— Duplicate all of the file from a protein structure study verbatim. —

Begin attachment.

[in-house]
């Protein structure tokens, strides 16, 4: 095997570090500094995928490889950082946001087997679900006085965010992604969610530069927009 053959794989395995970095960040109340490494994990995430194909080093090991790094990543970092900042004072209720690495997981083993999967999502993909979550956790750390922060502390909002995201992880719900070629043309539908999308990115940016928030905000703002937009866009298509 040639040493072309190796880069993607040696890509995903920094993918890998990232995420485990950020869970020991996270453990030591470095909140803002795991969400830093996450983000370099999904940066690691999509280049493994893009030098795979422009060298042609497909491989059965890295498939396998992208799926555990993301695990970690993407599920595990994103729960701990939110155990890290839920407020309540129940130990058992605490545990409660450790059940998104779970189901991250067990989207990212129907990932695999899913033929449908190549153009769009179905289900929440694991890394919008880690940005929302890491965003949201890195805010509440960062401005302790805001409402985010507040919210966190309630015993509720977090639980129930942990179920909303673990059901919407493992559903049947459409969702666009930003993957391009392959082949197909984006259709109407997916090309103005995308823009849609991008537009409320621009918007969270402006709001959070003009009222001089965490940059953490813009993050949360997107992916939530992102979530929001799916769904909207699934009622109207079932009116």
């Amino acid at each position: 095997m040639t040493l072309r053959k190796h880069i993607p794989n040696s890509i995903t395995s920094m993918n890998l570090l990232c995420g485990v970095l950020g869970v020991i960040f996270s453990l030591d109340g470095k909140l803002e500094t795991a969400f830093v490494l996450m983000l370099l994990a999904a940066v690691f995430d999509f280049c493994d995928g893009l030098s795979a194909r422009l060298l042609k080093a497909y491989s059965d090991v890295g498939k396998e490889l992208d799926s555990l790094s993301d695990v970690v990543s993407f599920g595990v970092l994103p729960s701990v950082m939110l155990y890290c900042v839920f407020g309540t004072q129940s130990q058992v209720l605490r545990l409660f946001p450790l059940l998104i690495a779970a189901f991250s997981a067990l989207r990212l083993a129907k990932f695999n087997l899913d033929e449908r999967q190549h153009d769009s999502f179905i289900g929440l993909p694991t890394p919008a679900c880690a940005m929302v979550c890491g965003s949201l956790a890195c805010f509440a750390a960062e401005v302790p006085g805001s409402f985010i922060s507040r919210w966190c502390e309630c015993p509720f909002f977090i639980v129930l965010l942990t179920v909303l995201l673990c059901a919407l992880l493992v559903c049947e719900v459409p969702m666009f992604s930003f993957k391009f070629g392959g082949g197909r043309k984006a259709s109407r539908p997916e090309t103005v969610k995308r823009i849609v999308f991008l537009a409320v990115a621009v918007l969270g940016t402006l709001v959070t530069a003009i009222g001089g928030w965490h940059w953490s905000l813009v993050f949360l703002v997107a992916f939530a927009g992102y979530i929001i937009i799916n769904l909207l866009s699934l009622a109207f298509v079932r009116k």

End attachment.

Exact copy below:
[in-house]
């Protein structure tokens, strides 16, 4: 095997570090500094995928490889950082946001087997679900006085965010992604969610530069927009 053959794989395995970095960040109340490494994990995430194909080093090991790094990543970092900042004072209720690495997981083993999967999502993909979550956790750390922060502390909002995201992880719900070629043309539908999308990115940016928030905000703002937009866009298509 040639040493072309190796880069993607040696890509995903920094993918890998990232995420485990950020869970020991996270453990030591470095909140803002795991969400830093996450983000370099999904940066690691999509280049493994893009030098795979422009060298042609497909491989059965890295498939396998992208799926555990993301695990970690993407599920595990994103729960701990939110155990890290839920407020309540129940130990058992605490545990409660450790059940998104779970189901991250067990989207990212129907990932695999899913033929449908190549153009769009179905289900929440694991890394919008880690940005929302890491965003949201890195805010509440960062401005302790805001409402985010507040919210966190309630015993509720977090639980129930942990179920909303673990059901919407493992559903049947459409969702666009930003993957391009392959082949197909984006259709109407997916090309103005995308823009849609991008537009409320621009918007969270402006709001959070003009009222001089965490940059953490813009993050949360997107992916939530992102979530929001799916769904909207699934009622109207079932009116």
């Amino acid at each position: 095997m040639t040493l072309r053959k190796h880069i993607p794989n040696s890509i995903t395995s920094m993918n890998l570090l990232c995420g485990v970095l950020g869970v020991i960040f996270s453990l030591d109340g470095k909140l803002e500094t795991a969400f830093v490494l996450m983000l370099l994990a999904a940066v690691f995430d999509f280049c493994d995928g893009l030098s795979a194909r422009l060298l042609k080093a497909y491989s059965d090991v890295g498939k396998e490889l992208d799926s555990l790094s993301d695990v970690v990543s993407f599920g595990v970092l994103p729960s701990v950082m939110l155990y890290c900042v839920f407020g309540t004072q129940s130990q058992v209720l605490r545990l409660f946001p450790l059940l998104i690495a779970a189901f991250s997981a067990l989207r990212l083993a129907k990932f695999n087997l899913d033929e449908r999967q190549h153009d769009s999502f179905i289900g929440l993909p694991t890394p919008a679900c880690a940005m929302v979550c890491g965003s949201l956790a890195c805010f509440a750390a960062e401005v302790p006085g805001s409402f985010i922060s507040r919210w966190c502390e309630c015993p509720f909002f977090i639980v129930l965010l942990t179920v909303l995201l673990c059901a919407l992880l493992v559903c049947e719900v459409p969702m666009f992604s930003f993957k391009f070629g392959g082949g197909r043309k984006a259709s109407r539908p997916e090309t103005v969610k995308r823009i849609v999308f991008l537009a409320v990115a621009v918007l969270g940016t402006l709001v959070t530069a003009i009222g001089g928030w965490h940059w953490s905000l813009v993050f949360l703002v997107a992916f939530a927009g992102y979530i929001i937009i799916n769904l909207l866009s699934l009622a109207f298509v079932r009116k």